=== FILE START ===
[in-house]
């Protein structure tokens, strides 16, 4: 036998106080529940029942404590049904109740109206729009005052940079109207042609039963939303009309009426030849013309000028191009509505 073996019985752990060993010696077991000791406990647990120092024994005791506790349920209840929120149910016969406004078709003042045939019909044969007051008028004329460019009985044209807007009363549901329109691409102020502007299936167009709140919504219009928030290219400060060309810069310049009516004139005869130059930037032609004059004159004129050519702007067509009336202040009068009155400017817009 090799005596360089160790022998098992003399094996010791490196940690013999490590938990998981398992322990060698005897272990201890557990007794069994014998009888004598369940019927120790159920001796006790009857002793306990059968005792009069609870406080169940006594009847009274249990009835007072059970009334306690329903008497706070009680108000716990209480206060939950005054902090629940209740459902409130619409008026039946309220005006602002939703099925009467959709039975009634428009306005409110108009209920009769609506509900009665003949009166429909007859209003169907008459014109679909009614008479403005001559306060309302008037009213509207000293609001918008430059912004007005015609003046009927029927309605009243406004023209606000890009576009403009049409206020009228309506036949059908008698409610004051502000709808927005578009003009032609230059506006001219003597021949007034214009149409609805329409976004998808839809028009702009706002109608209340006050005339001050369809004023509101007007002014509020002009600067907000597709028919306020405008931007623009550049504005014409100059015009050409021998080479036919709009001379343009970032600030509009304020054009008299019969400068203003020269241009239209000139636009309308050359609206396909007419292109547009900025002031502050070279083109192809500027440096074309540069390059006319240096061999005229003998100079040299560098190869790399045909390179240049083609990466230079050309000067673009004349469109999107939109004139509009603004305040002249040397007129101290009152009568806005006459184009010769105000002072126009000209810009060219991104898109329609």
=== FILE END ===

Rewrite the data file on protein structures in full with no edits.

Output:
[in-house]
């Protein structure tokens, strides 16, 4: 036998106080529940029942404590049904109740109206729009005052940079109207042609039963939303009309009426030849013309000028191009509505 073996019985752990060993010696077991000791406990647990120092024994005791506790349920209840929120149910016969406004078709003042045939019909044969007051008028004329460019009985044209807007009363549901329109691409102020502007299936167009709140919504219009928030290219400060060309810069310049009516004139005869130059930037032609004059004159004129050519702007067509009336202040009068009155400017817009 090799005596360089160790022998098992003399094996010791490196940690013999490590938990998981398992322990060698005897272990201890557990007794069994014998009888004598369940019927120790159920001796006790009857002793306990059968005792009069609870406080169940006594009847009274249990009835007072059970009334306690329903008497706070009680108000716990209480206060939950005054902090629940209740459902409130619409008026039946309220005006602002939703099925009467959709039975009634428009306005409110108009209920009769609506509900009665003949009166429909007859209003169907008459014109679909009614008479403005001559306060309302008037009213509207000293609001918008430059912004007005015609003046009927029927309605009243406004023209606000890009576009403009049409206020009228309506036949059908008698409610004051502000709808927005578009003009032609230059506006001219003597021949007034214009149409609805329409976004998808839809028009702009706002109608209340006050005339001050369809004023509101007007002014509020002009600067907000597709028919306020405008931007623009550049504005014409100059015009050409021998080479036919709009001379343009970032600030509009304020054009008299019969400068203003020269241009239209000139636009309308050359609206396909007419292109547009900025002031502050070279083109192809500027440096074309540069390059006319240096061999005229003998100079040299560098190869790399045909390179240049083609990466230079050309000067673009004349469109999107939109004139509009603004305040002249040397007129101290009152009568806005006459184009010769105000002072126009000209810009060219991104898109329609």